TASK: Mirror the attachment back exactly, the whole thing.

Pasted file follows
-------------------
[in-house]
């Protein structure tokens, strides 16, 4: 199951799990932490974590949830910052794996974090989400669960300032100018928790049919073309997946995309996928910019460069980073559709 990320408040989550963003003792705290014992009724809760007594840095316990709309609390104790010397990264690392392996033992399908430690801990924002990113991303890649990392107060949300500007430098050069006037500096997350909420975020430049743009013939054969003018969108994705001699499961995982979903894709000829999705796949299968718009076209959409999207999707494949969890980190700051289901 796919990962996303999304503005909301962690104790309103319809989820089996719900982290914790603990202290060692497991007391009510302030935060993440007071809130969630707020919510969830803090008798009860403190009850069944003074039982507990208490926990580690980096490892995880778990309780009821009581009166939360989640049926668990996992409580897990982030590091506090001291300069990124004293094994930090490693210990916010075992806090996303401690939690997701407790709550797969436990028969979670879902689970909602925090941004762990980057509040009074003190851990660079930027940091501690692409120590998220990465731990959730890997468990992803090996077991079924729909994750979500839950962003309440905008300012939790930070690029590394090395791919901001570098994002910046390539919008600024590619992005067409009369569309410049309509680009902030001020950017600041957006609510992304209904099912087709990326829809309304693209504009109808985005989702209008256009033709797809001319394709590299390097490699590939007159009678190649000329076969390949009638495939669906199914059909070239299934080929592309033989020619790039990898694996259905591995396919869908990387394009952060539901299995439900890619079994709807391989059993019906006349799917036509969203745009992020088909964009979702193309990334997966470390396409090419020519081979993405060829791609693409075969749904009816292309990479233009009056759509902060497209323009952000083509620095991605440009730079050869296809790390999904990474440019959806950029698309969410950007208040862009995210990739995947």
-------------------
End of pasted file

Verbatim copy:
[in-house]
């Protein structure tokens, strides 16, 4: 199951799990932490974590949830910052794996974090989400669960300032100018928790049919073309997946995309996928910019460069980073559709 990320408040989550963003003792705290014992009724809760007594840095316990709309609390104790010397990264690392392996033992399908430690801990924002990113991303890649990392107060949300500007430098050069006037500096997350909420975020430049743009013939054969003018969108994705001699499961995982979903894709000829999705796949299968718009076209959409999207999707494949969890980190700051289901 796919990962996303999304503005909301962690104790309103319809989820089996719900982290914790603990202290060692497991007391009510302030935060993440007071809130969630707020919510969830803090008798009860403190009850069944003074039982507990208490926990580690980096490892995880778990309780009821009581009166939360989640049926668990996992409580897990982030590091506090001291300069990124004293094994930090490693210990916010075992806090996303401690939690997701407790709550797969436990028969979670879902689970909602925090941004762990980057509040009074003190851990660079930027940091501690692409120590998220990465731990959730890997468990992803090996077991079924729909994750979500839950962003309440905008300012939790930070690029590394090395791919901001570098994002910046390539919008600024590619992005067409009369569309410049309509680009902030001020950017600041957006609510992304209904099912087709990326829809309304693209504009109808985005989702209008256009033709797809001319394709590299390097490699590939007159009678190649000329076969390949009638495939669906199914059909070239299934080929592309033989020619790039990898694996259905591995396919869908990387394009952060539901299995439900890619079994709807391989059993019906006349799917036509969203745009992020088909964009979702193309990334997966470390396409090419020519081979993405060829791609693409075969749904009816292309990479233009009056759509902060497209323009952000083509620095991605440009730079050869296809790390999904990474440019959806950029698309969410950007208040862009995210990739995947």